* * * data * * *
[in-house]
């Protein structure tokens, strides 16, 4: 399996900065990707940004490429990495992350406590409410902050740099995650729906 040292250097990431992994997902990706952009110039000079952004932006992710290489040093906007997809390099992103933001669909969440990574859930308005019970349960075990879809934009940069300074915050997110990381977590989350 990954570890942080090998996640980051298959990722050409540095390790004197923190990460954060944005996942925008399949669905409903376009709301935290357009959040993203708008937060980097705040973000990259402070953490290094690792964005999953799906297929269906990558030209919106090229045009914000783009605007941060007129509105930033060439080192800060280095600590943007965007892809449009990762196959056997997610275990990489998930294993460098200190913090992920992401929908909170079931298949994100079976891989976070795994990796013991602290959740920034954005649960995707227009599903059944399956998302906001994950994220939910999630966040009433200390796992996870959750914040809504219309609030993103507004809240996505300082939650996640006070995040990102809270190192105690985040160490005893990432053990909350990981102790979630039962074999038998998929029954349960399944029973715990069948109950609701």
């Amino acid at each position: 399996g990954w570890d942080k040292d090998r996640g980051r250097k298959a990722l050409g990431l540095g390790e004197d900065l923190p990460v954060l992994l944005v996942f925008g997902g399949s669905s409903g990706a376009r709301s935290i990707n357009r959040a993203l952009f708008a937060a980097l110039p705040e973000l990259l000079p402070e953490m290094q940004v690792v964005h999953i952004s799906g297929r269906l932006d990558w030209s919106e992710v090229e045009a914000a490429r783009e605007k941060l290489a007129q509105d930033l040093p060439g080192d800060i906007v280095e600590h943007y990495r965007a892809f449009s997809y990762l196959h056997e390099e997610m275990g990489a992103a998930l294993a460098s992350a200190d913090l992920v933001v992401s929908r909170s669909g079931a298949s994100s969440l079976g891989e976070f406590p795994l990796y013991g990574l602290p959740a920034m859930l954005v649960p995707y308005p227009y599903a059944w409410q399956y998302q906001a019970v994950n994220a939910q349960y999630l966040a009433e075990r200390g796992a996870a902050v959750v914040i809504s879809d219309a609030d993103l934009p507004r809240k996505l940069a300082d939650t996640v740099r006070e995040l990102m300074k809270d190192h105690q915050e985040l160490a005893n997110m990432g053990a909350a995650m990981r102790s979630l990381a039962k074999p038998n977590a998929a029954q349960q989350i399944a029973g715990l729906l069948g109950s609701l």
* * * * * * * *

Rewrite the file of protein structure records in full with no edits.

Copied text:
[in-house]
């Protein structure tokens, strides 16, 4: 399996900065990707940004490429990495992350406590409410902050740099995650729906 040292250097990431992994997902990706952009110039000079952004932006992710290489040093906007997809390099992103933001669909969440990574859930308005019970349960075990879809934009940069300074915050997110990381977590989350 990954570890942080090998996640980051298959990722050409540095390790004197923190990460954060944005996942925008399949669905409903376009709301935290357009959040993203708008937060980097705040973000990259402070953490290094690792964005999953799906297929269906990558030209919106090229045009914000783009605007941060007129509105930033060439080192800060280095600590943007965007892809449009990762196959056997997610275990990489998930294993460098200190913090992920992401929908909170079931298949994100079976891989976070795994990796013991602290959740920034954005649960995707227009599903059944399956998302906001994950994220939910999630966040009433200390796992996870959750914040809504219309609030993103507004809240996505300082939650996640006070995040990102809270190192105690985040160490005893990432053990909350990981102790979630039962074999038998998929029954349960399944029973715990069948109950609701």
């Amino acid at each position: 399996g990954w570890d942080k040292d090998r996640g980051r250097k298959a990722l050409g990431l540095g390790e004197d900065l923190p990460v954060l992994l944005v996942f925008g997902g399949s669905s409903g990706a376009r709301s935290i990707n357009r959040a993203l952009f708008a937060a980097l110039p705040e973000l990259l000079p402070e953490m290094q940004v690792v964005h999953i952004s799906g297929r269906l932006d990558w030209s919106e992710v090229e045009a914000a490429r783009e605007k941060l290489a007129q509105d930033l040093p060439g080192d800060i906007v280095e600590h943007y990495r965007a892809f449009s997809y990762l196959h056997e390099e997610m275990g990489a992103a998930l294993a460098s992350a200190d913090l992920v933001v992401s929908r909170s669909g079931a298949s994100s969440l079976g891989e976070f406590p795994l990796y013991g990574l602290p959740a920034m859930l954005v649960p995707y308005p227009y599903a059944w409410q399956y998302q906001a019970v994950n994220a939910q349960y999630l966040a009433e075990r200390g796992a996870a902050v959750v914040i809504s879809d219309a609030d993103l934009p507004r809240k996505l940069a300082d939650t996640v740099r006070e995040l990102m300074k809270d190192h105690q915050e985040l160490a005893n997110m990432g053990a909350a995650m990981r102790s979630l990381a039962k074999p038998n977590a998929a029954q349960q989350i399944a029973g715990l729906l069948g109950s609701l």